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Life 2014, 4(3), 457-490; doi:10.3390/life4030457

Article
Designing with Protocells: Applications of a Novel Technical Platform
Rachel Armstrong
Architecture, Planning and Landscape, University of Newcastle, Newcastle-upon-Tyne, NE1 7RU, UK; Tel.: +44-795-464-0759
Received: 2 August 2014 / Accepted: 25 August 2014 / Published: 5 September 2014

Abstract

: The paper offers a design perspective on protocell applications and presents original research that characterizes the life-like qualities of the Bütschli dynamic droplet system, as a particular “species” of protocell. Specific focus is given to the possibility of protocell species becoming a technical platform for designing and engineering life-like solutions to address design challenges. An alternative framing of the protocell, based on process philosophy, sheds light on its capabilities as a technology that can deal with probability and whose ontology is consistent with complexity, nonlinear dynamics and the flow of energy and matter. However, the proposed technical systems do not yet formally exist as products or mature technologies. Their potential applications are therefore experimentally examined within a design context as architectural “projects”—an established way of considering proposals that have not yet been realized, like an extended hypothesis. Exemplary design-led projects are introduced, such as The Hylozoic Ground and Future Venice, which aim to “discover”, rather than “solve”, challenges to examine a set of possibilities that have not yet been resolved. The value of such exploration in design practice is in opening up a set of potential directions for further assessment before complex challenges are procedurally implemented.
Keywords:
Bütschli droplets; architecture; design; technical system; assemblage; process philosophy; living buildings; ecological

1. Introduction

With the rise of the biotechnological age, forays have been made into working with lively matter as a technical system, which are informed by the study of process philosophy [1]. This platform can perform equivalent kinds of work that we would usually associate with the performance of machines, such as producing heat, or making a structure. While such processes may be carried out by our native biological systems—or “nanotechnology that works” [2]—in the last few decades, a range of dynamic chemical and molecular systems that are capable of producing autonomous activities, have sprung to the fore, with potential application in generating novel design and engineering solutions, such as self-healing materials [3]. A growing range of smart materials available to designers called protocells—which may be thought of as a particular kind of life-like smart chemistry—raise far-reaching questions about the potential applications of this new technical system. This does not merely refer to the instrumental value of the platform, in other words, the kinds of tasks that can be performed by utilizing the properties of life-like agents but also to the ontological implications of this technology. Life-like systems may be regarded differently than machines, with different outcomes and impacts and constitute a technical platform through which many ideas and observations about their potential converge. Indeed, the range of entities that may currently be recognized as protocells embody a spectrum of design strategies—from Freeman Dyson’s dustbin bag metabolism [4] to Pier Luigi Luisi’s dynamic oil droplets [5] and Jack Szostak’s RNA-containing vesicles [6]. Each of these different species of protocell agents embody a unique set of principles that not only reposition humanity’s relationship with “life” but also offer new approaches for design practice. This paper addresses a range of approaches through which protocells may achieve their design and engineering goals by considering their ontology as a technical system and what this means when applying these agents in practice.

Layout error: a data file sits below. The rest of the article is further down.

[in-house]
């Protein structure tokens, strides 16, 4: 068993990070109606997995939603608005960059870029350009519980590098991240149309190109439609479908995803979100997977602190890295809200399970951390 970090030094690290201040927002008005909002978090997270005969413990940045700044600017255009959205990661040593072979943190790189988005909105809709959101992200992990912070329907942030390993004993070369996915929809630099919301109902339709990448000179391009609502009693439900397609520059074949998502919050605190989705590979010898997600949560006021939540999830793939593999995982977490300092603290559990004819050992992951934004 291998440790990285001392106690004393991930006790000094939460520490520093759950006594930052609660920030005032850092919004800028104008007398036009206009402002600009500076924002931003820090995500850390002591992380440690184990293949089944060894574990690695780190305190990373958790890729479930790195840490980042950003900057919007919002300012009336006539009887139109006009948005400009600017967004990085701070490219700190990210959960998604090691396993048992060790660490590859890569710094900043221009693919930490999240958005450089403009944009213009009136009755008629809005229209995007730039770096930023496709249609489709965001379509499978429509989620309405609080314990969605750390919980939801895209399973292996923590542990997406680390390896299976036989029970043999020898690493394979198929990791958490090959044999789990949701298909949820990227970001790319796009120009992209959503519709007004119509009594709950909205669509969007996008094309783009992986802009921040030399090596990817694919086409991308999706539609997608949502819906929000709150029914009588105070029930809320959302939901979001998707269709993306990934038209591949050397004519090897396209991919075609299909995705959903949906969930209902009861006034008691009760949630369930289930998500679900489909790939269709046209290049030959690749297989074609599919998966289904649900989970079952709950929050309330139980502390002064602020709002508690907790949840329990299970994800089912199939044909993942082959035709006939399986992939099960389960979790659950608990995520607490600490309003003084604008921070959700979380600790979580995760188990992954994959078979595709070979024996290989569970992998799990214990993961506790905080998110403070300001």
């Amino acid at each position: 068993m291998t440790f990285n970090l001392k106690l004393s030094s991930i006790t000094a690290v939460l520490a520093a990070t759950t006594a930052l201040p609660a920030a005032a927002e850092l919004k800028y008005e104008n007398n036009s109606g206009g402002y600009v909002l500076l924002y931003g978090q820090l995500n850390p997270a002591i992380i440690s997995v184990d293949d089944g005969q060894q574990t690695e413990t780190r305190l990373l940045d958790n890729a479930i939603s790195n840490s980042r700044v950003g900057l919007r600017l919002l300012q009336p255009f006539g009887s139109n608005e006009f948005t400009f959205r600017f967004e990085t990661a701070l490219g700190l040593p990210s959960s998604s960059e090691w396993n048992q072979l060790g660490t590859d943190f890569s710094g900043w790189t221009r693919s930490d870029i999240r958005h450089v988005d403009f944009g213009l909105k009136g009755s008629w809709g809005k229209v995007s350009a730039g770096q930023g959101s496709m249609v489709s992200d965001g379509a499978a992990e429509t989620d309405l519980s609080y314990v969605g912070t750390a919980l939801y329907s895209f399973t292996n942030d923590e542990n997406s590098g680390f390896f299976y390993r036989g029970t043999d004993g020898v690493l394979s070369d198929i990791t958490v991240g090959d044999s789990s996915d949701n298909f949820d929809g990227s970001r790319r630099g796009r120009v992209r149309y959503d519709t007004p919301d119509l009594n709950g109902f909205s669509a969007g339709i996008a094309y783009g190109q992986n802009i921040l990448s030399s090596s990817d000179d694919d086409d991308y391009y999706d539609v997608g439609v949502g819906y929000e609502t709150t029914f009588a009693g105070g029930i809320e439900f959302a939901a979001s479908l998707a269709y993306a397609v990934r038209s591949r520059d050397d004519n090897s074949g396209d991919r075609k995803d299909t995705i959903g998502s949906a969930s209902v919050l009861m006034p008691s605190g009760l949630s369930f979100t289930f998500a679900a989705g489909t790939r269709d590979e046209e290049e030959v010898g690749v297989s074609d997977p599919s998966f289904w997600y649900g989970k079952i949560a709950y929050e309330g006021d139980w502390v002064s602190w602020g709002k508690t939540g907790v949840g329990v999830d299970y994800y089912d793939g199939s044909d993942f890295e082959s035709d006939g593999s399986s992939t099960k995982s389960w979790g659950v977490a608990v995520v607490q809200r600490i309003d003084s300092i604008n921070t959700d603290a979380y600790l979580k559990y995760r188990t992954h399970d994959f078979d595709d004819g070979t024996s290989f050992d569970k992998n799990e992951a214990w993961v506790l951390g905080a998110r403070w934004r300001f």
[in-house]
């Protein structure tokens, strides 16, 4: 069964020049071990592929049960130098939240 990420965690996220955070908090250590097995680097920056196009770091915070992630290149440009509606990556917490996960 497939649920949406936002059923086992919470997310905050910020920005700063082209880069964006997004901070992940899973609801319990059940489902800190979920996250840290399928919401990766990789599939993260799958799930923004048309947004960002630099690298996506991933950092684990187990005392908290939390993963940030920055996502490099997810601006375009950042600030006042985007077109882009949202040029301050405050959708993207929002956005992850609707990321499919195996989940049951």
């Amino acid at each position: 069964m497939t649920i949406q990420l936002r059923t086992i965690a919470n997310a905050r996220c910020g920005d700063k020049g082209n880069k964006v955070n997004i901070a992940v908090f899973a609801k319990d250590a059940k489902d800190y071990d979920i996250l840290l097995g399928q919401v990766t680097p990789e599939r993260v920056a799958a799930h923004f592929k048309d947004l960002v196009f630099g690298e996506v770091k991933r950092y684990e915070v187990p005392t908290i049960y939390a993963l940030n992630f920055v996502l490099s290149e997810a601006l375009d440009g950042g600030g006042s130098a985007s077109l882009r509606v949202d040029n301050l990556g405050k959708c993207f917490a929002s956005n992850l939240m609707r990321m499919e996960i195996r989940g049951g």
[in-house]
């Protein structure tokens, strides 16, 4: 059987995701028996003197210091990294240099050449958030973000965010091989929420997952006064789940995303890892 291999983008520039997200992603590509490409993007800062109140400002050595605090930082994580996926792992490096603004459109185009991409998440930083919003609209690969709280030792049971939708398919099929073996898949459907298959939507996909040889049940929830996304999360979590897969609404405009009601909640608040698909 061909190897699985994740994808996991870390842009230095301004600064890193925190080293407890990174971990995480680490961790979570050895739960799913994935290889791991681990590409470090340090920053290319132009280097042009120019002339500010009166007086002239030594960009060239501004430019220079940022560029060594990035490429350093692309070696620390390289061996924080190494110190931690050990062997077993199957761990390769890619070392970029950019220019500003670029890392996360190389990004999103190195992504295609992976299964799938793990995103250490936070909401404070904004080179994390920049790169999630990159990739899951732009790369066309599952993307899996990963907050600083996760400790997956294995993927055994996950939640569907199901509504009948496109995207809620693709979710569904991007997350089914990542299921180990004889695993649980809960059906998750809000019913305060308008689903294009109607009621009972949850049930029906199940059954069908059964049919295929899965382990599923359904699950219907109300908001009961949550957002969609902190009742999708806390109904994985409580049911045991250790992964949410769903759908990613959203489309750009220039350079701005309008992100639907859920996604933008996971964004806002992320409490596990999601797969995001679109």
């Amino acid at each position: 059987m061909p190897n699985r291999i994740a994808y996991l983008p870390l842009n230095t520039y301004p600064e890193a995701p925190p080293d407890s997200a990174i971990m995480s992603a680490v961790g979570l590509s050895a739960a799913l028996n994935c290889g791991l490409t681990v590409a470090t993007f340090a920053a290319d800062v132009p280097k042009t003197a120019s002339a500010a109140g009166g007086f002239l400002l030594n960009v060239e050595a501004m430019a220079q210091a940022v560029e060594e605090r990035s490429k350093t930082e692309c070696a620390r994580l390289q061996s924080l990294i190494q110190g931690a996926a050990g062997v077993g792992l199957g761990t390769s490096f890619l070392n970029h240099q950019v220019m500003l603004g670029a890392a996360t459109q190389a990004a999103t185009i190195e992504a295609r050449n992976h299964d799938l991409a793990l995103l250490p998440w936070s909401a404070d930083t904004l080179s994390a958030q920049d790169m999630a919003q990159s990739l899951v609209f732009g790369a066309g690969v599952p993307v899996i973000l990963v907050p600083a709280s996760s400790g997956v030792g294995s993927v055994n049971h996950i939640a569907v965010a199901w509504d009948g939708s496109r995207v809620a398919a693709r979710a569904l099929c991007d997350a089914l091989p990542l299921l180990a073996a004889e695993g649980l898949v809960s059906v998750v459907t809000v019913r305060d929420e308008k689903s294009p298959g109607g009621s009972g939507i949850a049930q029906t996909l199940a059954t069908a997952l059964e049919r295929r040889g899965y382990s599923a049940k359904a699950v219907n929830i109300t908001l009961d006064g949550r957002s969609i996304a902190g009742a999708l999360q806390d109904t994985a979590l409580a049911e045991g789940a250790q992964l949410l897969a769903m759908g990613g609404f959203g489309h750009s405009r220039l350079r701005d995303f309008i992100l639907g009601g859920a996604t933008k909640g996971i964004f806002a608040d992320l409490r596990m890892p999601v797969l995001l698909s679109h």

1.1. Protocells as a Unique Technical System

Our industrial age is founded on Enlightenment principles that exemplify the notion that matter is a passive substance upon which empowered agencies may act, such as humans, or forms of machine intelligence. While this is an effective approach in mass manufacturing products, industrialization does not recognize the dynamic complexity of the natural world and in fact, its processes are highly damaging in this respect. Over the course of the 20th century the practice of chemistry in particular has become increasingly equated with industrial manufacturing systems, which rid matter of its innate agency by abstracting and de-complexifing matter by for example, transforming mineral ores into metals, or devitalizing living things, like trees, into inert materials, such as planks of wood. Indeed, industrial practices have been condemned by political commentators, such as Michel Serres, as a “revolution operating on matter” [7] and by environmentalists, such as Rachel Carson, as being responsible for widespread ecological destruction [8]. A different way of framing the material and technical potential of lively chemistry is needed for 21st century techniques, so that the full spectrum of chemical phenomenon that includes, for example, transitional and intermediary states, may be theoretically and practically addressed.